Years of planning, rounds of design, site explorations and valuable community conversations and public agency support have all shaped our vision for the Blue Heron site and The Willamette Falls Riverwalk in Oregon City. Plans and images of this along-awaited, legacy project were revealed this week at a media event on this intriguing 22-acre post-industrial riverfront site.
Thank you to everyone who joined members of the Design Collective – Snøhetta, Mayer/Reed and DIALOG – for the first public viewing of the concept on Saturday, June 3rd, at the Willamette Falls Riverwalk Design Celebration. It was our pleasure to discuss the design of this complex site, assemble a time capsule and raise a glass to toast the success of the project!
The team is beginning work on detailed design and construction drawings for the first phase of the riverwalk, with ground breaking scheduled for next summer. Check out willamettefallslegacy.org for the latest project news and progress.
Planning a new park at SE 150th and Division posed a big challenge: How do we meaningfully engage a culturally diverse community in a park planning process? Among the people who call Centennial neighborhood home, some have lived through annexation by the City of Portland, some have moved east from the central city, some are first generation immigrants, some are second generation, and some are recently resettled refugees. English, Spanish, Russian, Nepali and Somali are all spoken here. Knowing that a 7.3-acre site cannot address every need in this park-deficient neighborhood, how do we as designers prioritize activities and create a shared park vision?In collaboration with Portland Parks & Recreation (PP&R), Mayer/Reed developed a creative and inclusive approach to meaningfully engage the community. Graphics that communicate ideas without language are an essential part of our outreach. Community liaisons help neighbors from different cultural backgrounds feel comfortable with the public process. And food and child care boost attendance at public meetings.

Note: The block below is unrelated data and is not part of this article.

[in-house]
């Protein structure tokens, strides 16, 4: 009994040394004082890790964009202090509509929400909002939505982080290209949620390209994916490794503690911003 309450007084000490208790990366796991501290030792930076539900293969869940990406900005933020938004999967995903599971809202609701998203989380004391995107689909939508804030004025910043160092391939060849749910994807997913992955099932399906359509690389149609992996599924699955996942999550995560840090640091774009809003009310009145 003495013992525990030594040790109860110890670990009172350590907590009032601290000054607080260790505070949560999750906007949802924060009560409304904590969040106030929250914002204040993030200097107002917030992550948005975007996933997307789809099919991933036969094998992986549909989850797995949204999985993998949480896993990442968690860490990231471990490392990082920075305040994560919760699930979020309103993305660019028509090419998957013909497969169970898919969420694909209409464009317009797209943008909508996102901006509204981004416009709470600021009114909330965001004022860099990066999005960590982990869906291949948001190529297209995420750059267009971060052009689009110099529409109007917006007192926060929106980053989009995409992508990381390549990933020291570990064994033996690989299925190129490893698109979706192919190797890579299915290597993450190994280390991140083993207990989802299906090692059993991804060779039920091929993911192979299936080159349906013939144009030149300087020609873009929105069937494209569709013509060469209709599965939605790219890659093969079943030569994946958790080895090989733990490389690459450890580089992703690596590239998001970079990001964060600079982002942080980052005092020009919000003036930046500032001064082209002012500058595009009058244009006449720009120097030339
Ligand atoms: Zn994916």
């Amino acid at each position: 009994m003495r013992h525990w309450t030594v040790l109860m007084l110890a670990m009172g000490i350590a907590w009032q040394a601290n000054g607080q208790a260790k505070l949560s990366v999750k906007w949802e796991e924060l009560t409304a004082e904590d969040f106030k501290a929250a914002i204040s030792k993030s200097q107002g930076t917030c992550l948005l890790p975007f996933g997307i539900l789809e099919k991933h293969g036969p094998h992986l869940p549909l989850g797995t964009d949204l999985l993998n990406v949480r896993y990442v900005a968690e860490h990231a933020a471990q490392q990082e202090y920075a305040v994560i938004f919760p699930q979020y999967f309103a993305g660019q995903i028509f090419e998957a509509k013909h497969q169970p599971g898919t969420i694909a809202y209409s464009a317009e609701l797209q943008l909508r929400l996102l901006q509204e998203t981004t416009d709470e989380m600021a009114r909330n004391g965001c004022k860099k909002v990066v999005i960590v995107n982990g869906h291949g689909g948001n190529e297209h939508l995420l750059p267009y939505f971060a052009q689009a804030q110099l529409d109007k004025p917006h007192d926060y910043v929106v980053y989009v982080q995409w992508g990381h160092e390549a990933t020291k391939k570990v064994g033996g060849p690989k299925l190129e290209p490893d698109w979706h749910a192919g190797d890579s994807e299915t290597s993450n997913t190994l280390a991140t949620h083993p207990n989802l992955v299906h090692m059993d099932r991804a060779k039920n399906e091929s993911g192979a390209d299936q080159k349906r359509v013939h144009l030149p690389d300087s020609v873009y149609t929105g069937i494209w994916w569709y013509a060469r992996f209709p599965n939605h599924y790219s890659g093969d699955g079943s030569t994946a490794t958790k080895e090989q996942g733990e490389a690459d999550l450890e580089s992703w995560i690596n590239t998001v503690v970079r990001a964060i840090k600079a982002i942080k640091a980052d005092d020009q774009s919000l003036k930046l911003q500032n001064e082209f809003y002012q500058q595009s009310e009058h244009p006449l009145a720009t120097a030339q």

Last July, PP&R held a “Party in the Park,” where nearly 100 neighbors cooked and ate together, played games and participated in planning exercises on the future park site. We engaged attendees with colorful image boards depicting a variety of park activities and a site model where people flagged possible locations for activities. Community gardens, group gathering spaces and sports emerged as common themes.A followup community event in October invited participants to arrange and prioritize scaled templates of amenities such as sports fields, playgrounds and gardens on a site model. A separate art activity encouraged young and old to depict their ideal park experiences, which we then composed into a colorful “tapestry” to represent the shared vision.Inspired by this exchange of ideas with the community, Mayer/Reed created two design options for the park which we presented at a community meeting in April. Consensus was reached for some elements, while others (like a dog park) continued to generate fruitful discussion. Building on this critical input, we’re now finalizing a single park concept. This process has demonstrated that comprehensive outreach and participatory design activities (despite language barriers) can bring many different people together to shape a space that is destined to become a social hub of activity for the neighborhood.